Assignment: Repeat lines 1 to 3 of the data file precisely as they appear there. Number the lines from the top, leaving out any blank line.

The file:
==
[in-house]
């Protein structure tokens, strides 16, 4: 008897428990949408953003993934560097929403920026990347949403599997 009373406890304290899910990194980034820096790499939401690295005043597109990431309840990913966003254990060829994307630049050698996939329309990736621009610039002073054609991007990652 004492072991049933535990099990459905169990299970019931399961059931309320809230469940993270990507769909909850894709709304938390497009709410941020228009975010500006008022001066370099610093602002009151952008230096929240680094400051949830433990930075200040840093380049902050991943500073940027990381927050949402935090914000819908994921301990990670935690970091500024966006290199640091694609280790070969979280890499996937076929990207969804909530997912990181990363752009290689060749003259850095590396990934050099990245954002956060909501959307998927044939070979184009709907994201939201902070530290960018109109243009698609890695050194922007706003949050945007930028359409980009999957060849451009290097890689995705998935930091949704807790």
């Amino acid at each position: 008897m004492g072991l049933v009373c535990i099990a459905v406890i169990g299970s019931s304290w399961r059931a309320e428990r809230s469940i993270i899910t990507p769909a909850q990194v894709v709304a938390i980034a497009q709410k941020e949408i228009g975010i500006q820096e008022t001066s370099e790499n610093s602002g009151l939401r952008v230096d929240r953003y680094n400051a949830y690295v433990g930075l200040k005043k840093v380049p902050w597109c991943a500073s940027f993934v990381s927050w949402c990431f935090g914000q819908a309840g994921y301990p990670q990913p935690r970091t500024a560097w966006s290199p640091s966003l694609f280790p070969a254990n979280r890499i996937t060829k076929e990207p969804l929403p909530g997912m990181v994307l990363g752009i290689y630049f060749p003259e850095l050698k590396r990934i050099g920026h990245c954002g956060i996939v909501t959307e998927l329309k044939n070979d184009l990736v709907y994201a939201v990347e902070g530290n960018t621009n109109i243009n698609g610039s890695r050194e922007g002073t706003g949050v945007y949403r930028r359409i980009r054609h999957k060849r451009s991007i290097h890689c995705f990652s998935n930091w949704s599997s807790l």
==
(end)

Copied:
[in-house]
């Protein structure tokens, strides 16, 4: 008897428990949408953003993934560097929403920026990347949403599997 009373406890304290899910990194980034820096790499939401690295005043597109990431309840990913966003254990060829994307630049050698996939329309990736621009610039002073054609991007990652 004492072991049933535990099990459905169990299970019931399961059931309320809230469940993270990507769909909850894709709304938390497009709410941020228009975010500006008022001066370099610093602002009151952008230096929240680094400051949830433990930075200040840093380049902050991943500073940027990381927050949402935090914000819908994921301990990670935690970091500024966006290199640091694609280790070969979280890499996937076929990207969804909530997912990181990363752009290689060749003259850095590396990934050099990245954002956060909501959307998927044939070979184009709907994201939201902070530290960018109109243009698609890695050194922007706003949050945007930028359409980009999957060849451009290097890689995705998935930091949704807790």
């Amino acid at each position: 008897m004492g072991l049933v009373c535990i099990a459905v406890i169990g299970s019931s304290w399961r059931a309320e428990r809230s469940i993270i899910t990507p769909a909850q990194v894709v709304a938390i980034a497009q709410k941020e949408i228009g975010i500006q820096e008022t001066s370099e790499n610093s602002g009151l939401r952008v230096d929240r953003y680094n400051a949830y690295v433990g930075l200040k005043k840093v380049p902050w597109c991943a500073s940027f993934v990381s927050w949402c990431f935090g914000q819908a309840g994921y301990p990670q990913p935690r970091t500024a560097w966006s290199p640091s966003l694609f280790p070969a254990n979280r890499i996937t060829k076929e990207p969804l929403p909530g997912m990181v994307l990363g752009i290689y630049f060749p003259e850095l050698k590396r990934i050099g920026h990245c954002g956060i996939v909501t959307e998927l329309k044939n070979d184009l990736v709907y994201a939201v990347e902070g530290n960018t621009n109109i243009n698609g610039s890695r050194e922007g002073t706003g949050v945007y949403r930028r359409i980009r054609h999957k060849r451009s991007i290097h890689c995705f990652s998935n930091w949704s599997s807790l």